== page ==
We need to add something else to the query to cut down on all of the other, obviously bogus Dan Russells in the results!  

The simplest tactic at this point is to ADD a term (a "context term") that would discriminate the Dan Russells from each other.  Often a good filter is the place of employment.  In my case, that history includes Google and IBM.  So let's try adding in "IBM" as a context term.  

If we try adding "IBM" then you'll see that results get much better.  Now, the top 4 hits are all exactly what we're looking for.  

[ Daniel Russell IBM ]   

And, as you'll see (and just as David said), I've appeared 4 times in the NYTimes.  

The take-aways here are simple:  

1.  Use the SITE: operator to limit your search to just the newspaper of interest. 

2.  Search on name variants.  (And use double quotes if you want to limit the synonyms that Google will search for.  Note that the searches [ "Dan Russell" ] is very different from [ Dan Russell ] Without the quotes, Google will also search for Daniel (but not, so far as I know, for Danny)

3.  Search for a person's professional name (if they have one--many academics, writers and reporters do).  

4.  Remember to search for earlier variants of a name.  Women (and on occasion, men) will sometimes change their surname upon marriage.  Often the best way to discover earlier variants of a name is to look for their home web page or for parenthetical comments in their writings.  Look for things like  Susan Smith (nee Kline) for clues to other names.  

5.  Look for a "context term" that is associated with the particular person you're searching for.  In the case of Dan Russell, that "context term" is IBM.  It's just another word that's used in association with the person you seek (and NOT associated with all the other people with the same name).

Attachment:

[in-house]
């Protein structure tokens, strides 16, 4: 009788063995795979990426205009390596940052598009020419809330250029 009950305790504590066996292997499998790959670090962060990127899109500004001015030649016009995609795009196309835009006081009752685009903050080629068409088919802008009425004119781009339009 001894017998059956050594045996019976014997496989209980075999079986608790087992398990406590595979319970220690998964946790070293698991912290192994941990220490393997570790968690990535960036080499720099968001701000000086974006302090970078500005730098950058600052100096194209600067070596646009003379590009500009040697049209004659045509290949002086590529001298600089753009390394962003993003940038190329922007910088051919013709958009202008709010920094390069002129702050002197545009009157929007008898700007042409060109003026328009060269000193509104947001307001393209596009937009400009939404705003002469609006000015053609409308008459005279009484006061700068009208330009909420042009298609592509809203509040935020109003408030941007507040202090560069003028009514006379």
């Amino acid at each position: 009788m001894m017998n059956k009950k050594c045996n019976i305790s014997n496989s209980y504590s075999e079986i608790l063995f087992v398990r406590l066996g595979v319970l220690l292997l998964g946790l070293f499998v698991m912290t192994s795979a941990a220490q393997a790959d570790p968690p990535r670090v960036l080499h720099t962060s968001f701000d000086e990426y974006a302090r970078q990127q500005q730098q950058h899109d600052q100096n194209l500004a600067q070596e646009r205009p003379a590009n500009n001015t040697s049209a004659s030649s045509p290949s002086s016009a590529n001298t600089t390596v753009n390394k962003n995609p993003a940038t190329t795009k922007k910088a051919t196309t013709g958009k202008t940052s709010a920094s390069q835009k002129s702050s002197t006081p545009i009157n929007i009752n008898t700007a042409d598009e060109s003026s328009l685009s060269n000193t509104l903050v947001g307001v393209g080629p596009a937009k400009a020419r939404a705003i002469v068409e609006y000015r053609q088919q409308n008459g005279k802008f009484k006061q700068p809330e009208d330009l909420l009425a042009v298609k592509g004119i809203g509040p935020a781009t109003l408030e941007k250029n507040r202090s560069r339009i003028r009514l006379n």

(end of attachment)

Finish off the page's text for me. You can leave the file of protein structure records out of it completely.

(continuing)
Search on! 


  1. Now for a different strategy. I started with Daniel Russell, which didn't work. Then I did "Daniel * Russell", which was more encouraging, as I wasn't sure you used your middle name or initial. I noticed that a lot of the crap was death notices, so I added -late -death and got things that were closer. But I only found you when I changed to "Dan Russell", so your claim about the NYTimes using full names was wrong in this case. (I did use for all of them. )

  2. Well.. I *also* said that sometimes the reporters get it wrong! Which was the case here. Generally speaking, the Times prefers full-names. The reporter just thought my full-name was Dan Russell.

  3. You stated : "Once you realize that the name "Dan Russell" is very, very common (what where my parents thinking in giving me such a high frequency name?"

    Yes this would be a common name & would perhaps require you to add something to it if you wish to be found. It made me laugh though & think back at names of people I have met, which were much worse choices by parents. I once met a Frank Frank as well as a man named Ira Tate ( irritate came to mind when he said his name). So as you see some parents can be much more cruel.